Government confident unis will accept a bad deal

DEEWR’s latest higher education newsletter, published today, mostly summarises prior announcements. But there was one statement worth noting:

The Government will announce the details of the review of base funding levels in 2010. While it is for the review to consider the appropriate level of base funding, … early estimates of over enrolments for Commonwealth supported places in 2010 suggests that universities will increase their number of Government funded places while being funded at current rates.

What this effectively says is that the government does not need to increase per student funding rates because universities will be stupid enough to keep enrolling more students even while the government keeps slashing their real funding.

I despair at the lack of political strategy and skill in the higher education sector.

6 thoughts on “Government confident unis will accept a bad deal

  1. There’s no point in blaming universities for that, since the only way around it is to (a) drop expensive courses; (b) move expensive courses into the full-fee paying postgraduate realm; (c) get more overseas/full-fee paying students; or (d) find other sources of money that don’t involve students (no simple matter). This all takes a lot of time. Obviously, as Melbourne shows, you can do it, but you need a decent VC to start the process. So everyone just puts up with trying to do more with less and people wonder why the quality of degrees is not what it used to be.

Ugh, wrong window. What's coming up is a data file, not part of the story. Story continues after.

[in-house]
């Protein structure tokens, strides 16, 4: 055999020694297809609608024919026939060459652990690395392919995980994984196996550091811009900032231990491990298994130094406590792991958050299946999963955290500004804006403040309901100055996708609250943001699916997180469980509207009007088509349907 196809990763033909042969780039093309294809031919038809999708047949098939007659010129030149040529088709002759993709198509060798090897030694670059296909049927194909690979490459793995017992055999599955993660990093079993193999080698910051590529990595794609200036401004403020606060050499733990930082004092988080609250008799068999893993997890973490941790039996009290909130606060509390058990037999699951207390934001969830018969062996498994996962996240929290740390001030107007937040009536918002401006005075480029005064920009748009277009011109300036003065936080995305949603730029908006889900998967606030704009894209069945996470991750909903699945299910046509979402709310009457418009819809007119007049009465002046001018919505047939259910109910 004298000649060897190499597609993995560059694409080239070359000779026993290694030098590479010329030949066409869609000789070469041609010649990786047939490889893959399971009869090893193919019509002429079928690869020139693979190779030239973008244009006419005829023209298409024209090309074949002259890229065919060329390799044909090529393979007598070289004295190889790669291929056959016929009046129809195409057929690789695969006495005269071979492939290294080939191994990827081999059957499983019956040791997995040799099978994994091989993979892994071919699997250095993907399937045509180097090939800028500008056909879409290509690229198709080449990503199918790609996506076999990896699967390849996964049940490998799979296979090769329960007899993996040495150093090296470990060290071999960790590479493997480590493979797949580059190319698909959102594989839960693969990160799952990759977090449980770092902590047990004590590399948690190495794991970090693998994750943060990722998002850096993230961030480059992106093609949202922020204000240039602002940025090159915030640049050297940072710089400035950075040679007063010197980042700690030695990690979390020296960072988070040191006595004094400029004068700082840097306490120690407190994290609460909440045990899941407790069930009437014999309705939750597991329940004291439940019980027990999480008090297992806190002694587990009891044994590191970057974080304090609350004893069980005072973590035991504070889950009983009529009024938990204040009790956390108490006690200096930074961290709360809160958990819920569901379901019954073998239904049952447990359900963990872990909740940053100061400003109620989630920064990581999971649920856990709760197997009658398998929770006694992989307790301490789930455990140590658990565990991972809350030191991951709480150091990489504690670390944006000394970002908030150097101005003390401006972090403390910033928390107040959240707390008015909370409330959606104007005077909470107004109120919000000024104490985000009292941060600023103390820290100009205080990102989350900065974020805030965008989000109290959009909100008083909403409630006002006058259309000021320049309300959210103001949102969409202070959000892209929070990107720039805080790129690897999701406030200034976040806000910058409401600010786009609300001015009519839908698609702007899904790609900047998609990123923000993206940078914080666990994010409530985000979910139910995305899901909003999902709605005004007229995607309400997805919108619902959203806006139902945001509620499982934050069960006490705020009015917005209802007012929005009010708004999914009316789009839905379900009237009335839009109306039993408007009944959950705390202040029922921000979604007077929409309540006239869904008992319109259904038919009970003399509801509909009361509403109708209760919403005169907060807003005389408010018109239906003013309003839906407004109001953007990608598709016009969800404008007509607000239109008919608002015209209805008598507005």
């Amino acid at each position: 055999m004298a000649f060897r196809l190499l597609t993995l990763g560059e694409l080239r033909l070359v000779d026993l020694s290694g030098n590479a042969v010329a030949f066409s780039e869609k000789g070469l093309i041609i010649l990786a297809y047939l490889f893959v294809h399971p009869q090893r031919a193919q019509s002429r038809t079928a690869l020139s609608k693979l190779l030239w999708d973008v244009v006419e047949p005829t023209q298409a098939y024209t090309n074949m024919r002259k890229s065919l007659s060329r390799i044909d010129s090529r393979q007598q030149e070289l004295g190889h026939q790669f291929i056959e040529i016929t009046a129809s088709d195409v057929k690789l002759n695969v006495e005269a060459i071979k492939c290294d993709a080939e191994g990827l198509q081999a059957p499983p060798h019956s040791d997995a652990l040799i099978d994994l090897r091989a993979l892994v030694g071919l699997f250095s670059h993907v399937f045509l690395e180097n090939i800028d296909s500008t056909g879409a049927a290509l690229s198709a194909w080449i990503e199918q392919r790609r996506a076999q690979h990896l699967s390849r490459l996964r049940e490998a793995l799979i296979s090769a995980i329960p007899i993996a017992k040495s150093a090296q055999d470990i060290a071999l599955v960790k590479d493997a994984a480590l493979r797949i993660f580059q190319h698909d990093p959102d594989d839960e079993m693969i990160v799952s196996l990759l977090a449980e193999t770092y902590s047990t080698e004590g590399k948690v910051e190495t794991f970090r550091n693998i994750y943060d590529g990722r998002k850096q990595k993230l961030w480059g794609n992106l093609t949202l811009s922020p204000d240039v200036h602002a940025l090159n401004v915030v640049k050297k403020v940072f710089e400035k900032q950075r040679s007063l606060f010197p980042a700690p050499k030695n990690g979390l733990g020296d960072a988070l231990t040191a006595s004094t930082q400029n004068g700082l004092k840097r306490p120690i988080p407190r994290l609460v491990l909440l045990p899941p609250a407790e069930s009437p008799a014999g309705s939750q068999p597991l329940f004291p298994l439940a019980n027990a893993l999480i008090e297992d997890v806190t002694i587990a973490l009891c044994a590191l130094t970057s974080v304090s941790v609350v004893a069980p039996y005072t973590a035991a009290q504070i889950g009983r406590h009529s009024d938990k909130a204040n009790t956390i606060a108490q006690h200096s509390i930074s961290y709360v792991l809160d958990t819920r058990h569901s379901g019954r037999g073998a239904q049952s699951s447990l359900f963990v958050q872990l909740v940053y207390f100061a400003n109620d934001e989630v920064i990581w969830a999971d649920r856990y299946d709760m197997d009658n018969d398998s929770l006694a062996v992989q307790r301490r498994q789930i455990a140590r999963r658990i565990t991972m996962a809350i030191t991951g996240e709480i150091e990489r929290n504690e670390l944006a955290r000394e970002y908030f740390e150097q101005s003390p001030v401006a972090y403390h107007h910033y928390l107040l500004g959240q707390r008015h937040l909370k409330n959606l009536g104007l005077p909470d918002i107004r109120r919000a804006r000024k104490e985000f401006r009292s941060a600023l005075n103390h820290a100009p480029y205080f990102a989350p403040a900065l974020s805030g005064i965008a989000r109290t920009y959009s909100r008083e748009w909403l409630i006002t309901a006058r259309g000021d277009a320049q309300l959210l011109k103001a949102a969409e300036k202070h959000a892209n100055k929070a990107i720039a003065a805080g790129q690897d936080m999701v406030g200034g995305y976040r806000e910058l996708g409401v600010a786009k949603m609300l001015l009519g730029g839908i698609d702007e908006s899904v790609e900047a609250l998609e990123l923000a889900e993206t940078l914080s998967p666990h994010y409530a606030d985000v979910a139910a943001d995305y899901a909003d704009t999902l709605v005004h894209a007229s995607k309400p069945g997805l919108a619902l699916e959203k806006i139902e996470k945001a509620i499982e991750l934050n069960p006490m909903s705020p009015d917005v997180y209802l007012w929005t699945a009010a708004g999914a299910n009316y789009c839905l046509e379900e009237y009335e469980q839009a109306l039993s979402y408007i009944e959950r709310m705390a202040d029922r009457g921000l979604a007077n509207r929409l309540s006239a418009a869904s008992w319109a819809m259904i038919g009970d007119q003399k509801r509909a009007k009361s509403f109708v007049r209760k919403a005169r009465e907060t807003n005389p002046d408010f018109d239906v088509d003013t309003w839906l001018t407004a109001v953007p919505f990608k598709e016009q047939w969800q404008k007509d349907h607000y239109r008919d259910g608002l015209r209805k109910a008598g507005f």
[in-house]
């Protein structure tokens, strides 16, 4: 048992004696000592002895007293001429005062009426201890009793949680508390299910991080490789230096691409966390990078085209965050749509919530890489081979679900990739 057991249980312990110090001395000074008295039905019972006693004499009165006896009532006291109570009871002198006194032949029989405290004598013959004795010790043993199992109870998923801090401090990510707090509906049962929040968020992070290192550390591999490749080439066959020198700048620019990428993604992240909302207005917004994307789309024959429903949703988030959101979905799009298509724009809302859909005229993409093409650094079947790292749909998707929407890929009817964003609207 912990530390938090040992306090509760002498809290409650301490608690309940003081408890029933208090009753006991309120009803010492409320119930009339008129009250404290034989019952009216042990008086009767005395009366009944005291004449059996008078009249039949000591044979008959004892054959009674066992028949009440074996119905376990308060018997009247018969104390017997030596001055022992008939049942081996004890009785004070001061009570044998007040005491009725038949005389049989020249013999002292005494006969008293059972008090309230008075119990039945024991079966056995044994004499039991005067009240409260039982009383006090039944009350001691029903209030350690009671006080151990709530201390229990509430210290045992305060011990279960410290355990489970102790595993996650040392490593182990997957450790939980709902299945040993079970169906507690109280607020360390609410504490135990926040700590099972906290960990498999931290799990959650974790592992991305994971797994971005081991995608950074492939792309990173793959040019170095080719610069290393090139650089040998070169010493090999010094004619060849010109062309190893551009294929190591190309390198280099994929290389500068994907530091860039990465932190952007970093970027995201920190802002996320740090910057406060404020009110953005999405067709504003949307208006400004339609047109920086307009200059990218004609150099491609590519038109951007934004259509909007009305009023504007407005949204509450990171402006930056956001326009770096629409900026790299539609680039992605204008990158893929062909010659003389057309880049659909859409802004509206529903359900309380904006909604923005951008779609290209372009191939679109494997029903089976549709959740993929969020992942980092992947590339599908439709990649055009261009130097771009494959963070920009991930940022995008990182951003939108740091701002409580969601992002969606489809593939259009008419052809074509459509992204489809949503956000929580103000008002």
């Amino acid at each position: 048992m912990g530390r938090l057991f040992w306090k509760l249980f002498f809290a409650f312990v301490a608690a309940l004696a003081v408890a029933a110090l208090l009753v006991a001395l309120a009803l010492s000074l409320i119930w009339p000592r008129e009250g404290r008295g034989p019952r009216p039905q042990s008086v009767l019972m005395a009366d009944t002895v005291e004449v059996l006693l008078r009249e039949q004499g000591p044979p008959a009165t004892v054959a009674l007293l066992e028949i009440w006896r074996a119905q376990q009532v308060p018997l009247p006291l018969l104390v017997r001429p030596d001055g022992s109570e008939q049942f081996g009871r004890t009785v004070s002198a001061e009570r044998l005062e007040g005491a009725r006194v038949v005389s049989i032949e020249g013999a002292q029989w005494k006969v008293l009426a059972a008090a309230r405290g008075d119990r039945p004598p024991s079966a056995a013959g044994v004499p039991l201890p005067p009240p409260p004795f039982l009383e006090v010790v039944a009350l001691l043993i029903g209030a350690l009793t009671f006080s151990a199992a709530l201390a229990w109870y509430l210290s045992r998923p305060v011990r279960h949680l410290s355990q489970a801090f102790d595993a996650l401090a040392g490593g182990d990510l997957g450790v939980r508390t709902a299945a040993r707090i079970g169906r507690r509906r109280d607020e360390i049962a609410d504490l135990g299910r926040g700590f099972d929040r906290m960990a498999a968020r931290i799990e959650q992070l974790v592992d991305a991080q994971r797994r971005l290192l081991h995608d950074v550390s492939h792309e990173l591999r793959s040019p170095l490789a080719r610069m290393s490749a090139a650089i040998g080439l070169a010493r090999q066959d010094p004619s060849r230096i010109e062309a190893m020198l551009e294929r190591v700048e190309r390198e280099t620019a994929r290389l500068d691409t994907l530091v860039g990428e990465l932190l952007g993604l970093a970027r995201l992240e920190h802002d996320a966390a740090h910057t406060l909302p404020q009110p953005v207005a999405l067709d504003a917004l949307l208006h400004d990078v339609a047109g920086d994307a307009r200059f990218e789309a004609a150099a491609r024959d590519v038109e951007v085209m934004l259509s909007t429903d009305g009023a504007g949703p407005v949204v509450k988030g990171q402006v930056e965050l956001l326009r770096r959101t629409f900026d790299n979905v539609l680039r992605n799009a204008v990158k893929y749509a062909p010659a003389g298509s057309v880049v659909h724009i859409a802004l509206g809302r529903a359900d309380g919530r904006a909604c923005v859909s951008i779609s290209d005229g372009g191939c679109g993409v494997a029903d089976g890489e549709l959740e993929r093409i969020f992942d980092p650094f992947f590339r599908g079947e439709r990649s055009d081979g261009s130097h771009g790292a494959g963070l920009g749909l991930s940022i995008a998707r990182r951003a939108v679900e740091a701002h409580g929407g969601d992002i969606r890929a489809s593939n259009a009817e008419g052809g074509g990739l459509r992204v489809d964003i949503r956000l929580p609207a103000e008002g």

.
    The alternative is that universities start getting rid of staff they can’t afford (ending up with less than they started with), and no-one wants to do that, since if you can’t use perceived job security or other forms of payment for the poor salaries in many areas, then you are going to be left with no decent staff. I can think of individual departments where they had funding cuts and this happened, and it was basically a disaster — all the good people left and the not so good people stayed, and it affects everything (teaching, research, morale, getting good staff to replace the ones that left etc.).

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  2. Conrad – No, there is every point in blaming universities. They are in my view significant makers or their own misery through inept political strategies. They seem to have internalised the governments view that universities are little more than glorified state schools under the department’s control. That is not the legal case. They can and should refuse to take any additional subsisided students until the government delivers a better funding deal. They should do what every other business and interest group does – engage in argy-bargy to get a better outcome, rather than meekly accepting whatever the government wants, no matter how absurd.

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  3. Andrew,
    .